Mr William Wood, district locomotive foreman at Lynn terminus, deposed that he had inspected the remains of the engine with Mr Dodman (Who at that time was a stranger to him): and he corroborated Mr Dodmans evidence. Witness believed he was one of the first who found the safety valve. It was 30 or 35 yards off the engine. No string was then attached to it: but there was a very clear appearance of string having been attached about half an inch from the end of the leaver - which was rusty elsewhere, but at that spot clear of rust. It was most decidedly improper and dangerous in the extreme to tie that leaver down. But for that, the accident would not have happened, as far as he could judge. He thought the cord was stronger than had been represented, or was put over more than once, for the mark was half an inch wide. There was danger when she was working, but less than when she stopped. To keep the valve tied down when the engine was stopped was neither more nor les than suicide. Witness condemned the tying down under any circumstances: and in this case he had no doubt it caused the accident.
Mr S.M.W. Wilson, House surgeon, West Norfolk and Lynn Hospital deposed: The deceased were brought in at one o’clock yesterday. Miller had a fracture of the skull: Failes had fracture of the arm in several places, and of the forearm, and extensive scalds all over the body. Miller was totally insensible, he never regained consciousness, and he died about 4 o’clock the same afternoon. Failes was sensible, but much injured, and reaction never came on at all. He sank gradually. And died at half past 2 o’clock this morning. All the injuries described were probably sustained by the bursting of an engine.
The jury at once returned a verdict that the deceased were accidentally killed by the explosion of an engine boiler, caused by improperly tying down the safety valve. The jury wished to add that they hoped this would be a caution to all persons in charge of steam engines against the extreme danger of such a Practice.
The inquest on the bodies of Robert Baker, William Docking, John Carter, James Failes and Edward Harwin, was opened by T Garneys Wales, Esq., Coroner at the Angel Inn, Watlington, on Tuesday evening. After view of the bodies, which presented a shocking site, Mr Bishop, Ann Capps and P.C. Pearson were examined and gave evidence similar to that given before Mr Beloe at Lynn.
Mr F. W. Johnson, surgeon, Watlington, deposed that hearing the explosion, he drove to the scene of the accident, and found Baker, Docking and Carter lying dead from compound fracture of the skull, and in every case large portions of the brain were gone. Failes and Harwin were also dead, apparently from concussion. Samuel Miller and Henry Failes were both seriously injured, and he sent them at once to Lynn Hospital. Arthur Chilvers had sustained compound fracture of the skull, and was now under witnesses care. Jas Capps, Edward Jackson, James Jary and Ellis Mayers were all seriously injured.
The inquest was then adjourned, and was resumed on Thursday morning. The only witness called was .
Mr Alfred Dodman, engineer, Lynn, who deposed that he had examined the remains of the engine the day after the accident, as described in his evidence at Lynn. The engine had been made about 11 years, and was of 7 horse power, constructed to work at a pressure of 45lbs. to the square inch. The iron appeared to be of a fair quality - for the time it had been at work he would say of a good quality. The thickness of plate was somewhat reduced by deterioration and rust. He saw no cause in the construction of the engine to account for the disaster.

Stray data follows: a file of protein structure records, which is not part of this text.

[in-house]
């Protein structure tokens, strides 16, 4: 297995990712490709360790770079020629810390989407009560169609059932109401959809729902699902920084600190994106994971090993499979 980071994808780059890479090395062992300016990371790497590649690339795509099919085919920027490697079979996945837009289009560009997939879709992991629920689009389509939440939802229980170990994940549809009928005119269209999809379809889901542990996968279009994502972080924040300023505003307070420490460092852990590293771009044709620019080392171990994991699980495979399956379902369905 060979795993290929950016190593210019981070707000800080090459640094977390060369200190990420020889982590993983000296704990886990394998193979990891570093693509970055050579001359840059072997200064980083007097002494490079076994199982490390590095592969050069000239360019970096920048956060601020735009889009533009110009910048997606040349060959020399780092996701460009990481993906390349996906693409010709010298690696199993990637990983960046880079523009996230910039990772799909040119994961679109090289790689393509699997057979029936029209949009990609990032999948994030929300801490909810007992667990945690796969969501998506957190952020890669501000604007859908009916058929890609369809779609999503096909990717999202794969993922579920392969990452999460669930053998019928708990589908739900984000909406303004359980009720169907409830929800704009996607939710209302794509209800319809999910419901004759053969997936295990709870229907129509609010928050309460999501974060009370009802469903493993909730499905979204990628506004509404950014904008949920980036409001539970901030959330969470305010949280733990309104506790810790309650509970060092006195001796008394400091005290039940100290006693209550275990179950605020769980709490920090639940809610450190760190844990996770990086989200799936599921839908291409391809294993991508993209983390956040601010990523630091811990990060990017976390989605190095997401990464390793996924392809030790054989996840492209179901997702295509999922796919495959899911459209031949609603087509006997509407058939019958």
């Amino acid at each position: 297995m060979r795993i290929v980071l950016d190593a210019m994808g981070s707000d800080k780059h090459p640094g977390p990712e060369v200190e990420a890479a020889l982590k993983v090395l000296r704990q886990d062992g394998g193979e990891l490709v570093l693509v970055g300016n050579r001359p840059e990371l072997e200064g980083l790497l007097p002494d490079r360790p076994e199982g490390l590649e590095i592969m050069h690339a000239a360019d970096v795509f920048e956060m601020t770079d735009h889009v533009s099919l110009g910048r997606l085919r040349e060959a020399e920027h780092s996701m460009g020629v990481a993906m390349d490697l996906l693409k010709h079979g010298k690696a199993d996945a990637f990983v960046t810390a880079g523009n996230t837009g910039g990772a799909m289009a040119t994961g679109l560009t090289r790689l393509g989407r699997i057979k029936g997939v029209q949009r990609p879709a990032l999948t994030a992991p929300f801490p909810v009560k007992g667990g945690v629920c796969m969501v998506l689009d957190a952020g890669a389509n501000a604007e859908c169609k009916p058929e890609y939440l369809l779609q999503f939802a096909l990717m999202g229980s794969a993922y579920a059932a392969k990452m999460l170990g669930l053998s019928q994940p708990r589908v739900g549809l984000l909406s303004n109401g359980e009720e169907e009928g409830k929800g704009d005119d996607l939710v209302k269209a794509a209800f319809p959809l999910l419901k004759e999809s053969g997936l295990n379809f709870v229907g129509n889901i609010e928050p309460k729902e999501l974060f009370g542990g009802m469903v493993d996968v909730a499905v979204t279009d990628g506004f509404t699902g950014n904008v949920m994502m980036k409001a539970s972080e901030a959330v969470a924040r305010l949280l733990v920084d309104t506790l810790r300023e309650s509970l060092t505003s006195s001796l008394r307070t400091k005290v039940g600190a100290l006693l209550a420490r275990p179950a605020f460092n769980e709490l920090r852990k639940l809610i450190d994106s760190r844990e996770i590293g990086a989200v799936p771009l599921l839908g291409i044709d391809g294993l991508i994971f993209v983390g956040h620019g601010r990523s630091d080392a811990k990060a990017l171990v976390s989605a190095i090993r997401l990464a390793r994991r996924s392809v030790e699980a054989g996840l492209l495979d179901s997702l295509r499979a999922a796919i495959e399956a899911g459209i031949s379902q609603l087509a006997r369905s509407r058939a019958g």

The coroner read to the witness the evidence of Mr Bishop taken on a former occasion. – The witness continued: His conviction as to the cause of the accident was that it was an excessive pressure of steam, in consequence of the safety valve having been inoperative. There had been a good supply of water, or the lead plug would have melted out. The witness produced the safety valve, which he saw about 40 yards from the site of the engine about two hours after the accident. He described the mode of its action, and the mark upon the lever from which he had inferred, before hearing any evidence on the subject, that the lever had been tied down, and that was the cause of the accident.
Mr Boughen, a juror, expressed an opinion that there was some fault or leakage of the safety valve, to remedy which the valve had been tied up
Witness pointed out that the seat of the valve was bright all round, showing that the valve had bedded fairly,
Mr Boughen stated that he understood it was a constant practice to tie down the valve. He wished to ask Mr Dodman whether he had served his full time as an engine fitter.
The Coroner said that had nothing to do with the matter. He might as well ask him (the coroner ) whether he had served his full time.
Mr Dodman explained that if the valve was ineffectual or out of repair, it ought to have been repaired. It was entirely wrong to tie it down. His conviction was that the boiler would not have burst at a less pressure than 100lbs to a square inch, - (By a juror:) He found the lead plug clean, and not incrusted, so that there would have been no impediment to its melting if the water had been too low. There was no incrustation or scale hardly on the boiler or fire-box. Witness added that he had never had anything to do with the engine either in selling or repairing it and he had no interest in it.
The jury returned a verdict that the deaths of the deceased were caused accidentally, casually and by misfortune, by the explosion of the boiler, the safety valve being tied down.
The foreman (MR. Dent) said the jury wished to give a very strong expression of condemnation of the practice which had been allowed. Of tying down safety valves of steam engines; and they were of opinion that a person found so doing ought to be visited with a very severe penalty.
The Coroner said he thought that was a very sensible and just appendix to their verdict.
A juryman said it was their wish also that every engine should be supplied with a lock – up safety valve, so that it could not be tampered with.
We regret to say that the number of deaths is increased to eight by the death of the lad Arthur Chilvers, son of the owner of the engine, which took place on Wednesday morning about 11 o’clock. No further inquest, however, will be necessary. The other four sufferers are we learn, still in a very sad state.
Watlington boiler explosion:-